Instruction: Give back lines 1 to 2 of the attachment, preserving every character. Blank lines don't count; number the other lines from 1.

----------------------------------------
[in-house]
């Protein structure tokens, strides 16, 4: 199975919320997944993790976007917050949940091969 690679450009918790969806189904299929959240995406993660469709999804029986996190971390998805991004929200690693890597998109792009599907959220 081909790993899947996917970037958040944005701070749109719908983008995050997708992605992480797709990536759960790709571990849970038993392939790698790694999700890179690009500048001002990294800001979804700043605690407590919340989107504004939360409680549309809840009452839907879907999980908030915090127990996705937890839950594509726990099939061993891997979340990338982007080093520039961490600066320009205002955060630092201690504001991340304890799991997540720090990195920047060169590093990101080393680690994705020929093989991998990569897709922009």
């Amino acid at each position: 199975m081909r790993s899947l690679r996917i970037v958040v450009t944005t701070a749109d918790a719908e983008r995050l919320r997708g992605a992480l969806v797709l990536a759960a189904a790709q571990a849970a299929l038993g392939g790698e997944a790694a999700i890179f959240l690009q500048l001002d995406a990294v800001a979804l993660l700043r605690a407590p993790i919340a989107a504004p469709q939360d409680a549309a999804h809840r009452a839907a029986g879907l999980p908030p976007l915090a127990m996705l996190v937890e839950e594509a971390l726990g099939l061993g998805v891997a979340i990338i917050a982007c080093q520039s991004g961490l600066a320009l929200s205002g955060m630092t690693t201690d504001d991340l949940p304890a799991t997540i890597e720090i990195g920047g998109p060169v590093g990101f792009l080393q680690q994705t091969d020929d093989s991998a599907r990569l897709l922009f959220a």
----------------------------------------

[in-house]
């Protein structure tokens, strides 16, 4: 199975919320997944993790976007917050949940091969 690679450009918790969806189904299929959240995406993660469709999804029986996190971390998805991004929200690693890597998109792009599907959220 081909790993899947996917970037958040944005701070749109719908983008995050997708992605992480797709990536759960790709571990849970038993392939790698790694999700890179690009500048001002990294800001979804700043605690407590919340989107504004939360409680549309809840009452839907879907999980908030915090127990996705937890839950594509726990099939061993891997979340990338982007080093520039961490600066320009205002955060630092201690504001991340304890799991997540720090990195920047060169590093990101080393680690994705020929093989991998990569897709922009």